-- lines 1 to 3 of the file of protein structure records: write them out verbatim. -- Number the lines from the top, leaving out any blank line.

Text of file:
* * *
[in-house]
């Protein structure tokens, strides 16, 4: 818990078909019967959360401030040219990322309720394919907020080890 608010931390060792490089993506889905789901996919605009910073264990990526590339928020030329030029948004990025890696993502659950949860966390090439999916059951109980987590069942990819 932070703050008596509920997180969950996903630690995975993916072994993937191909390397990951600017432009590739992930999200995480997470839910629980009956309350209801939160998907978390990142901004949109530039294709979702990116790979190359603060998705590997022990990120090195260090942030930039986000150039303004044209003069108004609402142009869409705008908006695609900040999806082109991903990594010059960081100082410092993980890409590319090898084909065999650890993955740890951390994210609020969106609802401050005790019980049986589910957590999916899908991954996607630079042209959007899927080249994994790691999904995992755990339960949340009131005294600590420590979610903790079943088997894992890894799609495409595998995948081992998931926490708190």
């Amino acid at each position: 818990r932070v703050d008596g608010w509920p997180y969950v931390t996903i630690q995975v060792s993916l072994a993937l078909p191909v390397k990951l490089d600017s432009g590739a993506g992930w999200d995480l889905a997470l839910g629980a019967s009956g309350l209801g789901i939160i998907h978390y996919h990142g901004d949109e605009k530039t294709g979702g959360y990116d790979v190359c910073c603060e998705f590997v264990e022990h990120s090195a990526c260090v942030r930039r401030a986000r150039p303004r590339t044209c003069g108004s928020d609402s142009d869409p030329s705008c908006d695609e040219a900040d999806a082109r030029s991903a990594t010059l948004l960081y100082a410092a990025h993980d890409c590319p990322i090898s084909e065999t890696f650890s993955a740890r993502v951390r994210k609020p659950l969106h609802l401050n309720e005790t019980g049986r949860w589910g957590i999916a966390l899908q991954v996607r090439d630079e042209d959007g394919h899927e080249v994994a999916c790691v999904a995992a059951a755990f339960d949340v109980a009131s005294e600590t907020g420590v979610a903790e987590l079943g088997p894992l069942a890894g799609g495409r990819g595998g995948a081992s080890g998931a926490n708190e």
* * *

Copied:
[in-house]
């Protein structure tokens, strides 16, 4: 818990078909019967959360401030040219990322309720394919907020080890 608010931390060792490089993506889905789901996919605009910073264990990526590339928020030329030029948004990025890696993502659950949860966390090439999916059951109980987590069942990819 932070703050008596509920997180969950996903630690995975993916072994993937191909390397990951600017432009590739992930999200995480997470839910629980009956309350209801939160998907978390990142901004949109530039294709979702990116790979190359603060998705590997022990990120090195260090942030930039986000150039303004044209003069108004609402142009869409705008908006695609900040999806082109991903990594010059960081100082410092993980890409590319090898084909065999650890993955740890951390994210609020969106609802401050005790019980049986589910957590999916899908991954996607630079042209959007899927080249994994790691999904995992755990339960949340009131005294600590420590979610903790079943088997894992890894799609495409595998995948081992998931926490708190």
């Amino acid at each position: 818990r932070v703050d008596g608010w509920p997180y969950v931390t996903i630690q995975v060792s993916l072994a993937l078909p191909v390397k990951l490089d600017s432009g590739a993506g992930w999200d995480l889905a997470l839910g629980a019967s009956g309350l209801g789901i939160i998907h978390y996919h990142g901004d949109e605009k530039t294709g979702g959360y990116d790979v190359c910073c603060e998705f590997v264990e022990h990120s090195a990526c260090v942030r930039r401030a986000r150039p303004r590339t044209c003069g108004s928020d609402s142009d869409p030329s705008c908006d695609e040219a900040d999806a082109r030029s991903a990594t010059l948004l960081y100082a410092a990025h993980d890409c590319p990322i090898s084909e065999t890696f650890s993955a740890r993502v951390r994210k609020p659950l969106h609802l401050n309720e005790t019980g049986r949860w589910g957590i999916a966390l899908q991954v996607r090439d630079e042209d959007g394919h899927e080249v994994a999916c790691v999904a995992a059951a755990f339960d949340v109980a009131s005294e600590t907020g420590v979610a903790e987590l079943g088997p894992l069942a890894g799609g495409r990819g595998g995948a081992s080890g998931a926490n708190e």